Whether you're a hunter in the woods or a frequent camper who often gets up in the middle of the pitch black night to go to the bathroom, there are gadgets out there that can help.
Not all of them are as affordable as the Seek thermal camera, however. This little apparatus plugs in to your smartphone and turns your regular ol' phone or tablet into a military-grade thermal camera—and it only costs $200. I got to spend a few days tinkering around with it and was sincerely impressed by its capabilities.
A different kind of camera
The Seek Thermal camera is an impressive little piece of hardware. According to the company, the Android-compatible version of the camera comes equipped with the following:
• True thermal sensor
• Long wave infrared: 7.2-13 microns
• Vanadium oxide micro bolometer
• 12 μm pixel pitch
• 206 x 156 resolution array, which equals 32k thermal pixels
• Custom chalcogenide lens with 36 degree field of view
• Durable magnesium housing4
• Detection from -40C to +330C
The 12-micron sensor chip and camera components were developed in collaboration with Raytheon, a California-based company that's specializes in weapons technology and military and commercial-grade electronics.
You can plug in the Seek thermal camera into any Android device running Android 4.4.2. The phone or tablet must have support for USB On The Go, however, or the camera dongle won't work. Seek Thermal said that both the app and camera have been tested extensively with Samsung's Galaxy S4 and Galaxy S5, as well as Motorola's Moto G and Moto X.
Once you plug in the dongle, you'll have to download the app from the Google Play Store. The app is fairly easy to use and works just like any other camera application: just point and click.
You can adjust things like temperature units and the thermal imaging color palette, or add a watermark to your photos to refer to later. You can also adjust the emissivity based on what you're pointing the camera at—the settings differ between paint on the wall and your skin, for instance—or engage ThermalPlus mode, which uses both the smartphone camera and the Seek Thermal camera simultaneously.
You can then switch between each camera by swiping left or right. It makes for a cool effect, though it slows down your device quite a bit. In fact, the whole application is a little sluggish with the camera plugged in, but that's to be expected with a gadget that's as specialized as this.
A surprising variety of uses
I wasn't entirely sold on the idea of an affordable, consumer-oriented thermal imaging camera when I first heard of the concept, but that's because I've never used one myself. This one in particular could be used in a variety of situations, like scanning a dark parking lot at night, seeing where the heat is leaking from your windows, or measuring the internal temperature of the meat you're grilling. Of course, you can also use it to take selfies. That's what I did.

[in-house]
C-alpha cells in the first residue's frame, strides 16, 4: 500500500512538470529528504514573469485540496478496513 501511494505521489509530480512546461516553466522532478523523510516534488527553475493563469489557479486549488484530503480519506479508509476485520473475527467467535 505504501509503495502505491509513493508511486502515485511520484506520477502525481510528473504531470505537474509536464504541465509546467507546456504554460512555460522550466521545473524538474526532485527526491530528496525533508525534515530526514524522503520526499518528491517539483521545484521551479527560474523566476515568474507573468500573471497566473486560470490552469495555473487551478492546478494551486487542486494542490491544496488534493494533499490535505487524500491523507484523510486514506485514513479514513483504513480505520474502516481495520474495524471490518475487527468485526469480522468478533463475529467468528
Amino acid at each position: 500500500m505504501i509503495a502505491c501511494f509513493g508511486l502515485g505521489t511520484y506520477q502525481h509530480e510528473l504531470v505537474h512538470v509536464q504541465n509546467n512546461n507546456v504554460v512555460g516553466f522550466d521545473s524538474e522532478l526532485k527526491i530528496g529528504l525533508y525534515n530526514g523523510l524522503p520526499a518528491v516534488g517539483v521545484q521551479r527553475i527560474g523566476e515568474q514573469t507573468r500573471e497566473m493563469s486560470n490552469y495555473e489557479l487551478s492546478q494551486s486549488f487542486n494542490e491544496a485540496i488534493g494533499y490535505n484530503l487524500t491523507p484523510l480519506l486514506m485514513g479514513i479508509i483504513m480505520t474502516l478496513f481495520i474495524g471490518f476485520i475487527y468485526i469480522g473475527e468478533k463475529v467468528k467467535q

The only issue in my brief time with the Seek Thermal camera is that it doesn't face the right way on the HTC One (M8), nor the Nexus 5. The dongle doesn't swivel around, and I can only take front-facing thermal images rather than rear-facing ones, which doesn't help a gal like me in a dark parking lot. You'll have to check to see that your microUSB port is facing flat-side down when you're staring at it straight-on before you consider buying this first-generation product. Seek Thermal is aware of this and even has a warning up on its site.
An affordable tool
Much like the GoPro became the affordable little video camera for adventure junkies, the Seek Thermal camera is for those who need the utility but can't afford to invest in all the other offerings out there. There's gadgets like the Flir One, though that's currently only available only to iPhone 5 and 5S users, with tentative plans to bring it to Android platform. Other thermal camera gadgets that are actually compatible with an Android device cost as much as $1000. A general contractor like my father, who runs his own business, can't afford to fork over that much money for such a small utility, but I can see him keeping a little dongle like this in his truck for those instances he needs it, and using the app to send screenshots to his clients.
Seek Thermal hopes the public will find its thermal camera as more than just a utility, however. "We see this going into a product that will have a different number of use cases," said Robert Acker, CEO of Seek Thermal. "I can see more custom use cases that require some dedicated form-factors and user experiences…one could imagine a battery-powered version that you hang in the tree above your tent. That would be something a [tinkerer] could have fun making."
Acker added that the company has plans to release an SDK in 2015 for others to write applications for the Seek Thermal camera dongle. "We tried to build a jack of all trades smartphone accessory that can be used in a variety of situations."
The Seek thermal camera is $200 and will be available at Amazon and other retailers. The app isn't live in the Google Play Store just yet.